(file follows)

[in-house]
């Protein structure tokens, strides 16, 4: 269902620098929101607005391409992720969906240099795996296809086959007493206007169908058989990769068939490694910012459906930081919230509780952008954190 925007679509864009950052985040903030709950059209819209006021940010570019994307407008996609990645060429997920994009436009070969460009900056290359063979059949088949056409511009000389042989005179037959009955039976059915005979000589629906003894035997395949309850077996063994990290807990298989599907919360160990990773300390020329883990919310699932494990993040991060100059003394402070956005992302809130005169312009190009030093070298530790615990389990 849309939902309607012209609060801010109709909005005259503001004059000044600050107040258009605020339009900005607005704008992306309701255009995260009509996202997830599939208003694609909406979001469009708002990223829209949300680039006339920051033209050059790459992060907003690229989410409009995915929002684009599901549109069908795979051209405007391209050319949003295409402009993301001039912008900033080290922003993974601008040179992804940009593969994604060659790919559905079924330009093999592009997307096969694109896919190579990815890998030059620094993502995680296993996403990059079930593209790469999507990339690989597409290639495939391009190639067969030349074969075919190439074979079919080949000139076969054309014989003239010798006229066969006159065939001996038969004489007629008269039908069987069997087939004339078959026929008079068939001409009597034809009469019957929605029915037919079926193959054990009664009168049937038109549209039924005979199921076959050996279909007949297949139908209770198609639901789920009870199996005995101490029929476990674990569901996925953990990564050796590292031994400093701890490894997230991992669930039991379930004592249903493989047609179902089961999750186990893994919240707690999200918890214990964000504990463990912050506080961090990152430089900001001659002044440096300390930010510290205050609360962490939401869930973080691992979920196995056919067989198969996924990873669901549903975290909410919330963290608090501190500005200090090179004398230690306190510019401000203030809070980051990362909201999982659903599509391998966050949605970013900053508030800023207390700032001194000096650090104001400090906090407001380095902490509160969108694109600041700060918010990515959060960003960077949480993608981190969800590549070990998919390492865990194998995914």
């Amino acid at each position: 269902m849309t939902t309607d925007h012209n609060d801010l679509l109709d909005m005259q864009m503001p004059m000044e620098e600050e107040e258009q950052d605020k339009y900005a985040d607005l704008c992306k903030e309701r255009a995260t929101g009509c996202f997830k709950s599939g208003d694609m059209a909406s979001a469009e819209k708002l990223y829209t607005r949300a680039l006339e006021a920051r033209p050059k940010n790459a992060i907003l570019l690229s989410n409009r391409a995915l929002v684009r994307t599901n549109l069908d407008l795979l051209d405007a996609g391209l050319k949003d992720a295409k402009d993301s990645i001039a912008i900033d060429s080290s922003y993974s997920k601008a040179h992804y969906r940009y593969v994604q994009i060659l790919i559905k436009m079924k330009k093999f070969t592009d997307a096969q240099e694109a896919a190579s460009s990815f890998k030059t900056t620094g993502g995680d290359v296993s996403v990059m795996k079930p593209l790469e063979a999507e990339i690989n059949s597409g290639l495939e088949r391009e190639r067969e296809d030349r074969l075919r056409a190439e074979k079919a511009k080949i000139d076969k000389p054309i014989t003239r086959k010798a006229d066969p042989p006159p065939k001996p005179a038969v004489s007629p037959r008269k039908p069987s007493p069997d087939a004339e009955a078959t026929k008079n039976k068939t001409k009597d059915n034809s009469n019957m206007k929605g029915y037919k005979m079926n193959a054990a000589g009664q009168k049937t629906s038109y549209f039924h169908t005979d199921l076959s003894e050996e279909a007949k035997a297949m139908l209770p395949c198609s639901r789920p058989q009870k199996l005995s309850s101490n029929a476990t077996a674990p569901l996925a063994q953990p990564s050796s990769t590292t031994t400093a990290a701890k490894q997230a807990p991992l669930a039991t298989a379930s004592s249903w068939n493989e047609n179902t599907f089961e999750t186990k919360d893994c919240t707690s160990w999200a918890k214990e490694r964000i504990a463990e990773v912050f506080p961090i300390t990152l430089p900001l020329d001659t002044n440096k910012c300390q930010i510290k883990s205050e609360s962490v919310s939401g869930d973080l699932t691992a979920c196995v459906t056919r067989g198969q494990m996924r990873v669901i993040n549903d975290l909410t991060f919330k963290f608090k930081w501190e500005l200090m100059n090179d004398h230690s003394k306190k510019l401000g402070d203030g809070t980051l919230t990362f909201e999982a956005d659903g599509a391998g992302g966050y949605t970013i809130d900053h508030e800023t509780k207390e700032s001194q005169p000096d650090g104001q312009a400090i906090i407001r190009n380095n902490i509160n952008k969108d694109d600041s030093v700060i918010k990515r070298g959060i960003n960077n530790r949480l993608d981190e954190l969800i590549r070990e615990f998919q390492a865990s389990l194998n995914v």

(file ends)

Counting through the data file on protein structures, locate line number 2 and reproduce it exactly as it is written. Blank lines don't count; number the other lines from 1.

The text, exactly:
């Protein structure tokens, strides 16, 4: 269902620098929101607005391409992720969906240099795996296809086959007493206007169908058989990769068939490694910012459906930081919230509780952008954190 925007679509864009950052985040903030709950059209819209006021940010570019994307407008996609990645060429997920994009436009070969460009900056290359063979059949088949056409511009000389042989005179037959009955039976059915005979000589629906003894035997395949309850077996063994990290807990298989599907919360160990990773300390020329883990919310699932494990993040991060100059003394402070956005992302809130005169312009190009030093070298530790615990389990 849309939902309607012209609060801010109709909005005259503001004059000044600050107040258009605020339009900005607005704008992306309701255009995260009509996202997830599939208003694609909406979001469009708002990223829209949300680039006339920051033209050059790459992060907003690229989410409009995915929002684009599901549109069908795979051209405007391209050319949003295409402009993301001039912008900033080290922003993974601008040179992804940009593969994604060659790919559905079924330009093999592009997307096969694109896919190579990815890998030059620094993502995680296993996403990059079930593209790469999507990339690989597409290639495939391009190639067969030349074969075919190439074979079919080949000139076969054309014989003239010798006229066969006159065939001996038969004489007629008269039908069987069997087939004339078959026929008079068939001409009597034809009469019957929605029915037919079926193959054990009664009168049937038109549209039924005979199921076959050996279909007949297949139908209770198609639901789920009870199996005995101490029929476990674990569901996925953990990564050796590292031994400093701890490894997230991992669930039991379930004592249903493989047609179902089961999750186990893994919240707690999200918890214990964000504990463990912050506080961090990152430089900001001659002044440096300390930010510290205050609360962490939401869930973080691992979920196995056919067989198969996924990873669901549903975290909410919330963290608090501190500005200090090179004398230690306190510019401000203030809070980051990362909201999982659903599509391998966050949605970013900053508030800023207390700032001194000096650090104001400090906090407001380095902490509160969108694109600041700060918010990515959060960003960077949480993608981190969800590549070990998919390492865990194998995914």